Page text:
ASPIRING lawyers raised the bar when it came to a mock trial competition on Saturday as over 100 students battled it out to try and defeat their opponent’s arguments in front of magistrates.

The Wiltshire heat of the national Magistrates Court Schools Mock Trial competition saw eight schools come together at Chippenham Law Courts where groups of students took on the roles of lawyers, witnesses, magistrates, court staff and even defendants in a role play scenario in which the defendant was accused of burglary.

Students from Commonweal, Ridgeway School and Highworth Warneford School took part in the popular competition which is run by the Citizenship Foundation in partnership with the Magistrates’ Association.

Joel Koniarski, politics teacher at Ridgeway School brought along Year 9 students to the competition. He said: “We did it two years ago and we thought it would be good to come back and take park. It is massively important for the students in terms of public speaking and building their confidence.

“We don’t get to study the legal system and it’s great that they take part and then take what they’ve learnt back to school to tell their teachers and fellow students.

“We still have students who took part two years ago coming back to us saying that they were so inspired by the day that they want to become a lawyer or volunteer at the magistrates court."

The competition aims to teach students about all aspects of the criminal justice system - the law, procedures, consequences and the staff – and to develop confidence in personal skills such as public speaking, analysis techniques and working as a team.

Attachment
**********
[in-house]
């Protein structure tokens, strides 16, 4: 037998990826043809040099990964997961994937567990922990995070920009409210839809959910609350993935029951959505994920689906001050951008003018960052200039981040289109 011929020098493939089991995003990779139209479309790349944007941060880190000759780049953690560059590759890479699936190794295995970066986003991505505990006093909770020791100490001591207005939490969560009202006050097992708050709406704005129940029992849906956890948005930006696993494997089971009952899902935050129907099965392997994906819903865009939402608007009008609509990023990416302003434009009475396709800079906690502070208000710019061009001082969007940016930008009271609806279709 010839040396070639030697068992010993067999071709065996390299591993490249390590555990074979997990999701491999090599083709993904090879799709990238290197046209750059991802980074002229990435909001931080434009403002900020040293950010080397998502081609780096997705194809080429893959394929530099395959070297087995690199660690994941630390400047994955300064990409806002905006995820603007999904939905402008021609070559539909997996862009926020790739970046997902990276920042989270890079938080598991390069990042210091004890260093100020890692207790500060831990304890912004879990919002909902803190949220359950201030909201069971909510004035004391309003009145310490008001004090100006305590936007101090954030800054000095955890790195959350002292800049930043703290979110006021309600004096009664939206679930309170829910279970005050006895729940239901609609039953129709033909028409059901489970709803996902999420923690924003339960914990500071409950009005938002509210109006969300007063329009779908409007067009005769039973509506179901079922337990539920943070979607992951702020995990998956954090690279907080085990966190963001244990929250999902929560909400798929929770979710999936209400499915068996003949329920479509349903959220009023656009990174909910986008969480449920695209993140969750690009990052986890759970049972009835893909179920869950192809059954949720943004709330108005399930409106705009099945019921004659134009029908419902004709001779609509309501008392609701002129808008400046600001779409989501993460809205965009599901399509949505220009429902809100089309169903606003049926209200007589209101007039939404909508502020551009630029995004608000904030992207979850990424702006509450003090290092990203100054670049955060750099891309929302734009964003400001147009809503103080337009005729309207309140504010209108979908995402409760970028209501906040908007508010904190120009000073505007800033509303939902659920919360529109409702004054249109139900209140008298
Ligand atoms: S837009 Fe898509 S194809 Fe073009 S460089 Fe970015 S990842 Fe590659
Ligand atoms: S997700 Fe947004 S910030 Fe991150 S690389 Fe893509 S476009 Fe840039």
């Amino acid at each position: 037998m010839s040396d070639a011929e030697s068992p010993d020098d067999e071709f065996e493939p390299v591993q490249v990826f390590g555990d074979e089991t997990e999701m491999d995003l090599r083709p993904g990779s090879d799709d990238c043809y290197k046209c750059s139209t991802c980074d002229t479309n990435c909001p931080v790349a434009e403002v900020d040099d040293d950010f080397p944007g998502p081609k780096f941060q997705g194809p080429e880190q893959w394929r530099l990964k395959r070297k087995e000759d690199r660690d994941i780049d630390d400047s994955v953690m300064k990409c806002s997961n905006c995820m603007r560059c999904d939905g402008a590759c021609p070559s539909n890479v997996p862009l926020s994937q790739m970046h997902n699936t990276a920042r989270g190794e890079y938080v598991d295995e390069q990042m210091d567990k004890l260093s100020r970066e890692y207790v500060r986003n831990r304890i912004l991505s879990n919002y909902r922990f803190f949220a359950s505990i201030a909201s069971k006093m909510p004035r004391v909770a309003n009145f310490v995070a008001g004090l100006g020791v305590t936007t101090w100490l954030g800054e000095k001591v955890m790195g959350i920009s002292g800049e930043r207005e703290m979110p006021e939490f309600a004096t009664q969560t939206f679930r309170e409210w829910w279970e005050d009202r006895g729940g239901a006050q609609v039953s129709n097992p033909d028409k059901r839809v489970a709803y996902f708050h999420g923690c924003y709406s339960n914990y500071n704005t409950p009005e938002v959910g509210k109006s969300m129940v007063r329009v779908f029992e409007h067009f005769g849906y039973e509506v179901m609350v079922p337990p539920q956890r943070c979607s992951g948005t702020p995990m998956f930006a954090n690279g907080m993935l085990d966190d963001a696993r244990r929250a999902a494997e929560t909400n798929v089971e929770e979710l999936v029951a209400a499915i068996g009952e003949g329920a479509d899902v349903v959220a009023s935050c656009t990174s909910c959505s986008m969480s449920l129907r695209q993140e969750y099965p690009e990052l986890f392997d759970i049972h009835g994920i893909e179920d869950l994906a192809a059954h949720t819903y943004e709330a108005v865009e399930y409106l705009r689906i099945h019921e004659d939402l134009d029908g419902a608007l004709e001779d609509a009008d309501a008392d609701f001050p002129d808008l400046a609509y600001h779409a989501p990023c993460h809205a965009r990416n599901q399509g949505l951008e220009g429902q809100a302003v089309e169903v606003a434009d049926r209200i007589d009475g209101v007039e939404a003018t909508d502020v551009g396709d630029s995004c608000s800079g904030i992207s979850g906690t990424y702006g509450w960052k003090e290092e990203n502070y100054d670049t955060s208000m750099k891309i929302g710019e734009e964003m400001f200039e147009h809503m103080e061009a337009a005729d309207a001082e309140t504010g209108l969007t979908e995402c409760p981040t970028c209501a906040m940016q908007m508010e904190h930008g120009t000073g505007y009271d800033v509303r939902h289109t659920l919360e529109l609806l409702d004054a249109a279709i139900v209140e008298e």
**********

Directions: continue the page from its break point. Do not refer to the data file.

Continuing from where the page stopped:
Wiltshire magistrates have been helping the teams prepare by giving information on the everyday workings of magistrates’ courts and hosting court visits.

Over 50 heats are taking place nationwide over the next two weeks and Sir David Hempleman-Adams, High Sheriff of Wiltshire, opened the Wiltshire heat over the weekend.

The competition was the first time that Year 8 and 9 students from Commonweal School had taken part with the help of eager sixth formers.

Matthew Parry teacher of law and politics said: “The competition is very important and we have some very able students here as well as some very hard working sixth form students who wanted to assist the younger students with the trial.

“They are coming together to work in teams to find out about the court system because many will have never been to court before and so by coming here they are getting the understanding of what it would be like in real life.”

One of the organisers, Martyn Cook, said he was thrilled at how the day turned out. He added: “We ran the competition a few years ago and had a break but then we brought it back in 2015 which was the 800th anniversary of the Magna Carta.

“There are three rules in the Magna Carta that still apply today and one is the right to a fair trial for everyone. With that in mind, we decided to bring the competition back with the help of the former High Sheriff Lady Gooch who was keen for us to get it going again.

“By coming to the court, the students have been able to see the impact of the law and it will be an eye opening experience for them but also their parents. A lot of people have never been in a court room before and they don’t know what happens or the processes that happen. This competition has good intentions even though it is role play because they can see what goes into a trial.”

Fairlands Middle School from Cheddar were crowned winners and were presented with The David Brewer Award in memory of David Brewer, the former Justices’ Clerk to Swindon Magistrates Court and Justices’ Clerk for Wiltshire. David Retired in 2011 and died of cancer in early 2016. Highworth Warnford School were crowned runners up and both schools will go forward to the regional finals in May before the prestigious national final in June.